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New York attorney a brave devil’s advocate: Devine

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Lawyers haven’t exactly been flocking to defend Trump voters charged in the Capitol riot. It’s an unpopular cause, and likely to lead to an attorney being shunned by colleagues or worse, and the defendants for the most part can’t afford to pay legal fees. 

But Joseph McBride is one of the heroic few attorneys who has stood up in the name of equal justice for the most reviled people in the nation. As a former Manhattan public defender, it’s what he always has done. 

McBride’s client today is the most reviled of the reviled: Richard “Bigo” Barnett, 60, the window installer from Arkansas who put his feet up on a desk in Nancy Pelosi’s office and has come to symbolize the “insurrection” that wasn’t. 

“I made my bones at Manhattan Legal Aid and the Innocence Project,” says McBride. 

“None of my colleagues from those places have supported my representing Bigo in any way. This is because . . . they fear being canceled by their own group more than anything.” 

After Barnett spent almost four months in solitary confinement without trial in a DC jail, McBride managed to secure his pretrial release. He is back home now under house arrest in Gravette, Ark., and must do battle with an adversary with infinite resources and a vested interest in maintaining the fiction that the Capitol Hill riot was an insurrection. 

Not one of 510 people arrested over the Capitol riot has been charged with insurrection, says McBride. 

He spoke up in court about the inhumanity of jail conditions endured by his client and other January Sixers. He called it “torture,” and said they were “political prisoners.” 

“The guards want to hurt them, and . . . feel like they have a green light from the government to do whatever they like.” 

Barnett complained that he was bashed by guards. He blew the whistle on physical abuse of other inmates, including one beaten so badly he went blind in one eye and started to suffer seizures, an incident the FBI reportedly is investigating. Barnett said the man’s face looked like “chopped meat.” 

No one deserves that, no matter how heinous their crime. 

For McBride, 43, preventing such injustices has been his life’s work. It’s why he became an attorney. 

Richard Barnett, a supporter of US President Donald Trump sits inside the office of US Speaker of the House Nancy Pelosi as he protest inside the US Capitol in Washington, DC.
Richard Barnett, a supporter of Donald Trump, sits inside the office of Speaker of the House Nancy Pelosi as he protests inside the US Capitol.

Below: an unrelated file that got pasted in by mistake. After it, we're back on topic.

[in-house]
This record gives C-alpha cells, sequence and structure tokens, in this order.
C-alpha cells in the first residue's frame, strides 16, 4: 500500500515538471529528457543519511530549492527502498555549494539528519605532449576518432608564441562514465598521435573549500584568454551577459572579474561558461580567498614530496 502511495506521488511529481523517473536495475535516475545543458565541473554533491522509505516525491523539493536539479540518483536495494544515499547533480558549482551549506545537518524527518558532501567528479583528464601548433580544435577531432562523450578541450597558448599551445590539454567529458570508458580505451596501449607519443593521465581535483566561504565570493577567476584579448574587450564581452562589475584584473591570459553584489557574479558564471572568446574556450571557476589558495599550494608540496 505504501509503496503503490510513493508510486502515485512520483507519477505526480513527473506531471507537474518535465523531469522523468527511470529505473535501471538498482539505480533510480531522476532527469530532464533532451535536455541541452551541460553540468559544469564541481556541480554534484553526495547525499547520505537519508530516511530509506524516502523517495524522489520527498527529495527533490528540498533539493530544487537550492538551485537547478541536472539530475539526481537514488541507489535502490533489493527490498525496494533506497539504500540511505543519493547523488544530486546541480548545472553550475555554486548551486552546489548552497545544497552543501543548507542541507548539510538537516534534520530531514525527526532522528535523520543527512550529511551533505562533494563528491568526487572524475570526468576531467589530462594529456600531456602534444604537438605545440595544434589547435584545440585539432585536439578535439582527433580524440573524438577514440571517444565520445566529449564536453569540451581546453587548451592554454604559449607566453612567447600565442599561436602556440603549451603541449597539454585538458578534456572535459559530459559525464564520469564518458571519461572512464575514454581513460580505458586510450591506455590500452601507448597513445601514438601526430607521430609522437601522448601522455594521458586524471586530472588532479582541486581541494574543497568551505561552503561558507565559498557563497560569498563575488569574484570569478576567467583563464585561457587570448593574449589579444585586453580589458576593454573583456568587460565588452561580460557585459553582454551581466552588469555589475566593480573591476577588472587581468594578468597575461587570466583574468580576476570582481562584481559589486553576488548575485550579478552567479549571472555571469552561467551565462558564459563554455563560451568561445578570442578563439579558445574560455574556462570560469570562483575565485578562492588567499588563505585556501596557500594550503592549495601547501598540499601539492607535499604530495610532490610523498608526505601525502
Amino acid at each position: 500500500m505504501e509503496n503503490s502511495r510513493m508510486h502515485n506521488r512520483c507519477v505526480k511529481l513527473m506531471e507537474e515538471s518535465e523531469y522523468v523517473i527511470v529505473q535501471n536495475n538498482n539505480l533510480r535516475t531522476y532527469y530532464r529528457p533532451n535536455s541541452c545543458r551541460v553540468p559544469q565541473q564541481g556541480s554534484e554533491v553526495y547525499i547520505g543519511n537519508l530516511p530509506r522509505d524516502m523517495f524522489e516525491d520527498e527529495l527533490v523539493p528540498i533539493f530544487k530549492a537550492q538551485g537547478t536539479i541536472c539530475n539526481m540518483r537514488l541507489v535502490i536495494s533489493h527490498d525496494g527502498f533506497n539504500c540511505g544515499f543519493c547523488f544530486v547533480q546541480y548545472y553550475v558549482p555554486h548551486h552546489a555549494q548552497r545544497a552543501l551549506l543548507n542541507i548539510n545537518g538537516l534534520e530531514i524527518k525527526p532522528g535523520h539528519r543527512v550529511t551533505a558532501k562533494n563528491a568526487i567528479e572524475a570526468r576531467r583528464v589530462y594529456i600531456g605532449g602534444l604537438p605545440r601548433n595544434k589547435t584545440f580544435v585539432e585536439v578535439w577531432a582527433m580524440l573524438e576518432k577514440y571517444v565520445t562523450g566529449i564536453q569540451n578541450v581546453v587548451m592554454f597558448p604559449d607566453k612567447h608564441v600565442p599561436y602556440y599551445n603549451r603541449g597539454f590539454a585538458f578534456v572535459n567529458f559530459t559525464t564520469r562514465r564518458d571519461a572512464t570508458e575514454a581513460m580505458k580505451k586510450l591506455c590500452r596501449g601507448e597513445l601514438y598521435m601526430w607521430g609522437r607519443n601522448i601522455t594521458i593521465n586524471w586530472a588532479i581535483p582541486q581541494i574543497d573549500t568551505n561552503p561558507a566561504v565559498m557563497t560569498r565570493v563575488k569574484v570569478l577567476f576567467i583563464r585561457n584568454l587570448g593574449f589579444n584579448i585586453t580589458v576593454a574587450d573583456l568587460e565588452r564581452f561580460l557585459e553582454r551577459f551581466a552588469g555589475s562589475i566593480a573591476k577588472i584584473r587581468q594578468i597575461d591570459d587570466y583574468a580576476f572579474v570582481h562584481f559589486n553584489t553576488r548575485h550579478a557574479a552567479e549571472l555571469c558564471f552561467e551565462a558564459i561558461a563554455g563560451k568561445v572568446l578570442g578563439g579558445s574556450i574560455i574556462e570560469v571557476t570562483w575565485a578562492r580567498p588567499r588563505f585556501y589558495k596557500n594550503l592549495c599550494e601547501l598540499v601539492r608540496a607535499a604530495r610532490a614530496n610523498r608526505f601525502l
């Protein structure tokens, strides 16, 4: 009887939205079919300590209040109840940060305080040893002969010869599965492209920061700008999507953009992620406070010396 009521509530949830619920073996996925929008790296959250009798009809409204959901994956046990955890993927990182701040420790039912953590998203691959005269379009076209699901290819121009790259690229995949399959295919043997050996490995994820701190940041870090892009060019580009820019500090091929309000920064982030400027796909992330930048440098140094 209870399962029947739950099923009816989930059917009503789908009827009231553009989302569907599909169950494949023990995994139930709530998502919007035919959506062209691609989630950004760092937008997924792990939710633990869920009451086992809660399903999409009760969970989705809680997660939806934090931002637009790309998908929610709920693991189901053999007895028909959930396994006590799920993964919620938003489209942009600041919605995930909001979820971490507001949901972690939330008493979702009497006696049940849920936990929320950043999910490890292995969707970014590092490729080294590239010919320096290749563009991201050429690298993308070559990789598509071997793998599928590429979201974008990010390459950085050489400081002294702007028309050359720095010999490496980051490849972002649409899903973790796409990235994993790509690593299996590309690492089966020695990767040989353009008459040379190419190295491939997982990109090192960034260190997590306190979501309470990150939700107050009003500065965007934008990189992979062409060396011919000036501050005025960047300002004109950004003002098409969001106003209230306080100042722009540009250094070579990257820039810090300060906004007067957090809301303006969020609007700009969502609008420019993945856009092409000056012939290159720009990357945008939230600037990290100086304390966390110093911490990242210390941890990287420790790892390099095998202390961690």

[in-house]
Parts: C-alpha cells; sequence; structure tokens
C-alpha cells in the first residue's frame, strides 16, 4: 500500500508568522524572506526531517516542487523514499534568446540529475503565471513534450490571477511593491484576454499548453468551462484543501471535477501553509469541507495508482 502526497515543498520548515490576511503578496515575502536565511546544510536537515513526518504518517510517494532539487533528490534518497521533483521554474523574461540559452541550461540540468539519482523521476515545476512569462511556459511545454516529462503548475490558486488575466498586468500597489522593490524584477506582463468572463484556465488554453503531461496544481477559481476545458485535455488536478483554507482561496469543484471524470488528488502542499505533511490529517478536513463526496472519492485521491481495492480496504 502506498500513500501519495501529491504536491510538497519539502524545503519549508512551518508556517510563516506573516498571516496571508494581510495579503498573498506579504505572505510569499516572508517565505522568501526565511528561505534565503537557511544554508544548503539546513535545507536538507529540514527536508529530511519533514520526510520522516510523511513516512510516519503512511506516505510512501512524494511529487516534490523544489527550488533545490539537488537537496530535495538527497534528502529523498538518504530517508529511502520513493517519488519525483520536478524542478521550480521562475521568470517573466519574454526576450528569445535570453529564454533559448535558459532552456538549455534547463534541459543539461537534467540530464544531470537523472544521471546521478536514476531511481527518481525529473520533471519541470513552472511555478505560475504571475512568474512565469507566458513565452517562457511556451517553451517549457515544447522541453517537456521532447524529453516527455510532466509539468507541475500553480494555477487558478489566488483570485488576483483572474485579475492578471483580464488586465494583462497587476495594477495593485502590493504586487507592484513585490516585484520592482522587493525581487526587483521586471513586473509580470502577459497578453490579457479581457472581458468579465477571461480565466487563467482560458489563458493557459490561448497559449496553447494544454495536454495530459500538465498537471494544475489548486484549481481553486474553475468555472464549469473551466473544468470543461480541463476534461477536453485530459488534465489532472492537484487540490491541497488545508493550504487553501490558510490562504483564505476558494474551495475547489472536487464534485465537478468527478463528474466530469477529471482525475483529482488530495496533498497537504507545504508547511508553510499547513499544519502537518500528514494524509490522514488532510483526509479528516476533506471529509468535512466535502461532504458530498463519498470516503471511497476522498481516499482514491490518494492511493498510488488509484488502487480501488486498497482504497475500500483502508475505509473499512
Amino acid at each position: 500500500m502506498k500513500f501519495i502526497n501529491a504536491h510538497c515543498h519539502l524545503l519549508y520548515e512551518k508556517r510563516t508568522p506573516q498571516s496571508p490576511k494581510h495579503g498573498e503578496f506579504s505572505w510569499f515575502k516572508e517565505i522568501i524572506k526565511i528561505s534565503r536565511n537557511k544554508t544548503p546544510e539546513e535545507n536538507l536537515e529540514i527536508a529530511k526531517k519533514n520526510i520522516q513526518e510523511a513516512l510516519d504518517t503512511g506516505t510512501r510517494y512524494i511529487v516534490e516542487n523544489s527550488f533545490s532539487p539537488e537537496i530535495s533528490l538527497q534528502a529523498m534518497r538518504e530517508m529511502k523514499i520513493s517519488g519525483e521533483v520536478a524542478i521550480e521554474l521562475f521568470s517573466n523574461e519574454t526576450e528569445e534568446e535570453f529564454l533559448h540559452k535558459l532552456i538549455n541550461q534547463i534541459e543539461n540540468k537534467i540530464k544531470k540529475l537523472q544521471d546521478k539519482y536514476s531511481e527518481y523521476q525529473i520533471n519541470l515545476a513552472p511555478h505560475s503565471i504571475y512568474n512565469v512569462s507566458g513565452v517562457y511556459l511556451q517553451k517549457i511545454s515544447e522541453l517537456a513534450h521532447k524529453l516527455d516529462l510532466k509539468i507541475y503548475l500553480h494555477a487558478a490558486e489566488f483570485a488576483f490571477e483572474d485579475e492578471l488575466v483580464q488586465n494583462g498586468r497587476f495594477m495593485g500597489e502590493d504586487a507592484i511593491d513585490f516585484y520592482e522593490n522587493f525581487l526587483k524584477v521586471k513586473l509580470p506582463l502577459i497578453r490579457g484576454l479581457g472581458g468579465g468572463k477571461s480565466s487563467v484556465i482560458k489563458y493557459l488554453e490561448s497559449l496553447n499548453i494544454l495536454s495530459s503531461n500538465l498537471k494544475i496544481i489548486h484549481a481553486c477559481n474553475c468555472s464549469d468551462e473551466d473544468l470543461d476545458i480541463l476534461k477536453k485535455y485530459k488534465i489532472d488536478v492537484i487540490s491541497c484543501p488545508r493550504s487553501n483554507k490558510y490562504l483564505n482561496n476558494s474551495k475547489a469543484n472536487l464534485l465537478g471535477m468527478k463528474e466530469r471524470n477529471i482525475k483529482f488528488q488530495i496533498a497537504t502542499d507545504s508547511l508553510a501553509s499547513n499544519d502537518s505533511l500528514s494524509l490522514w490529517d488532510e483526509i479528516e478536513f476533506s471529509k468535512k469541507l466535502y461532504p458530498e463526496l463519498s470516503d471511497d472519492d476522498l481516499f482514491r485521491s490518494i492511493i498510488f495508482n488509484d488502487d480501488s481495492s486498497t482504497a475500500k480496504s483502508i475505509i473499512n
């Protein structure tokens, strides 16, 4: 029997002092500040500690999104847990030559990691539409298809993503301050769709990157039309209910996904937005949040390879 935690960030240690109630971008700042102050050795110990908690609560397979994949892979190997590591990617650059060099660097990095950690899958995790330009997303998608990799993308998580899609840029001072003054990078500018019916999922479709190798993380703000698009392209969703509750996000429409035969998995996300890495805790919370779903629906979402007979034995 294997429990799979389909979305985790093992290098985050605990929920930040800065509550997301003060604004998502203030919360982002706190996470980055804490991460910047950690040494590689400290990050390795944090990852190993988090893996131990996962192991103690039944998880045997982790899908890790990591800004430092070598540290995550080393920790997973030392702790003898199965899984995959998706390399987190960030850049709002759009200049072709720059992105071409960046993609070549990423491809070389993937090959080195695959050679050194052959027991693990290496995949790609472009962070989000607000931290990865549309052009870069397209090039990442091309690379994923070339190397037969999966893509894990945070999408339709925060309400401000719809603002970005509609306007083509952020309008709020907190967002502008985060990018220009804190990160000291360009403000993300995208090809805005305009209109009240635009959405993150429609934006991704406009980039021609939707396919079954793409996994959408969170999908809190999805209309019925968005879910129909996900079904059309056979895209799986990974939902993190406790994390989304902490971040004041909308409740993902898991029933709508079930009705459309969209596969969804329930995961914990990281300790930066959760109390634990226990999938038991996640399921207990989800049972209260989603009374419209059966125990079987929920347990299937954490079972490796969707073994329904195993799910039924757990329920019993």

SAUL LOEB/AFP via Getty Images

He was raised in Brooklyn in the violent 1980s and ’90s. “I was lucky to have two good Catholic God-fearing parents . . . but everybody I grew up with with — except for a handful — is dead or in jail.” 

His Irish father was from Flatbush and worked at Con Edison, and his mom was Puerto Rican, from Spanish Harlem. They fostered about 20 children, “the most damaged ones,” and ended up adopting a mentally disabled 6-year-old boy who had been born addicted to heroin. 

McBride saw his vulnerable adopted brother railroaded by the justice system, threatened into pleading guilty and spending 10 years in jail for a crime McBride said he didn’t commit. 

“It changed my world. I dropped everything to become a lawyer . . . to try to get him out.” 

By the time he graduated, his brother had been released, a broken man. But McBride vowed to beat a rigged system, working for six years as a legal aid attorney in Manhattan, defending mainly black and Hispanic defendants. More than 98 percent of people charged with a felony in New York City at that time pleaded guilty, and never went to trial, because they knew they couldn’t win, a sure sign the system is rigged, he says. 

“I learned when defending people who weren’t able to afford representation that the rules of the game were changed to disadvantage them . . . They were threatened with jail sentences so large they could take a plea for five years or risk going to jail for 50. Defendants made an informed decision that ‘this isn’t going to work out for me.’ ” 

That’s what happened to his brother and it’s what he sees happening to the January Sixers. 

In Barnett’s case, prosecutors offered seven years in jail in exchange for a guilty plea, which Barnett rejected. 

The charges he faces include obstructing Congress, entering the Capitol while armed with a stun gun and stealing an envelope, which could see him jailed for more than 10 years if convicted. 

pSupporters of US President Donald Trump sits inside the office of Speaker of the House Nancy Pelosi as he protest inside the US Capitol in Washington, DC, January 6, 2021
The charges Richard Barnett faces include obstructing Congress, entering the Capitol while armed with a stun gun and stealing an envelope
SAUL LOEB/AFP via Getty Images

On the charge of possessing a “deadly weapon,” McBride says the stun gun, which doubled as a flashlight and walking cane, was “disarmed” because there were no batteries in it. 

Barnett had been with friends in a DC bar the previous evening showing off the new gadget and had worn out the batteries, which he threw in the trash. He never replaced them before going into the Capitol, as evidenced, says McBride, by the fact that a white indicator light, which should be visible on the device if it is charged, was absent from every photo of his client taken that day. 

Barnett maintains he was pushed inside the Capitol in the second wave of protesters well after the initial violent breach. 

He went into Pelosi’s office through an open door looking for a bathroom because Mayor Muriel Bowser had ordered all Porta Potties removed from DC. 

An AFP photographer asked him to pose at the desk, which he stupidly did. A cut on his finger bled on an envelope, so he left a quarter to pay for it, and a rude note for Pelosi. 

No one condones Barnett’s actions that day. 

But he committed no violence and seven years in jail is disproportionate punishment in any language. 

The FBI circulated a notice labeling him a “Tier One” terrorist — the worst category. 

How then should we describe someone who kills thousands of people by flying a plane into a building or plants a bomb at the Boston Marathon? 

Last summer’s rioters were treated with kid gloves, although more than two dozen people were killed. 

The terrorism label is just used to dehumanize Barnett and his ilk and make it acceptable to shun them and everyone associated with them. 

“Before I took this case I counted the cost,” says McBride. “I knew it would be difficult and that I would make enemies. That is OK. I know deep in my soul that we are on the right side.” 

Bravo to a good man.

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New York

These fatty foods could be destroying your memory, say scientists

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Ready meals and fast food could be destroying your memory.

Scientists say highly processed foods, crisps, and deli meats containing preservatives were linked with abrupt memory loss in older brains.